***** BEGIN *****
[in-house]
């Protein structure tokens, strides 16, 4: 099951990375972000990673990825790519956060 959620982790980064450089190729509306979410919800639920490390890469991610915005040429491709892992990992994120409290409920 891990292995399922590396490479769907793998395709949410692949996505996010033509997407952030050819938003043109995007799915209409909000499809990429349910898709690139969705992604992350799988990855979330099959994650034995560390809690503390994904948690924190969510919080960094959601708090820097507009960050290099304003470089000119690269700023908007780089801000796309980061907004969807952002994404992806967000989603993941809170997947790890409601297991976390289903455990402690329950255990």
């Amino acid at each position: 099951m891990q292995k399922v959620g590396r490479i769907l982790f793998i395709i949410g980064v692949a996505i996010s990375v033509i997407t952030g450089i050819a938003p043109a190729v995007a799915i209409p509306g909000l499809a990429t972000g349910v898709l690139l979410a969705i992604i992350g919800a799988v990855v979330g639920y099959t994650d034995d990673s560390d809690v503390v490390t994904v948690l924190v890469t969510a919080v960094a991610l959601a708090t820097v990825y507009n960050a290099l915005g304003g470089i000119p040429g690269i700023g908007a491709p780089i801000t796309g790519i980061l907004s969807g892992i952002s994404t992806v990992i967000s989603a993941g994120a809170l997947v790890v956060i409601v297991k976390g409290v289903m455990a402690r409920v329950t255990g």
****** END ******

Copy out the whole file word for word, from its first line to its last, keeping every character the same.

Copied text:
[in-house]
């Protein structure tokens, strides 16, 4: 099951990375972000990673990825790519956060 959620982790980064450089190729509306979410919800639920490390890469991610915005040429491709892992990992994120409290409920 891990292995399922590396490479769907793998395709949410692949996505996010033509997407952030050819938003043109995007799915209409909000499809990429349910898709690139969705992604992350799988990855979330099959994650034995560390809690503390994904948690924190969510919080960094959601708090820097507009960050290099304003470089000119690269700023908007780089801000796309980061907004969807952002994404992806967000989603993941809170997947790890409601297991976390289903455990402690329950255990």
């Amino acid at each position: 099951m891990q292995k399922v959620g590396r490479i769907l982790f793998i395709i949410g980064v692949a996505i996010s990375v033509i997407t952030g450089i050819a938003p043109a190729v995007a799915i209409p509306g909000l499809a990429t972000g349910v898709l690139l979410a969705i992604i992350g919800a799988v990855v979330g639920y099959t994650d034995d990673s560390d809690v503390v490390t994904v948690l924190v890469t969510a919080v960094a991610l959601a708090t820097v990825y507009n960050a290099l915005g304003g470089i000119p040429g690269i700023g908007a491709p780089i801000t796309g790519i980061l907004s969807g892992i952002s994404t992806v990992i967000s989603a993941g994120a809170l997947v790890v956060i409601v297991k976390g409290v289903m455990a402690r409920v329950t255990g």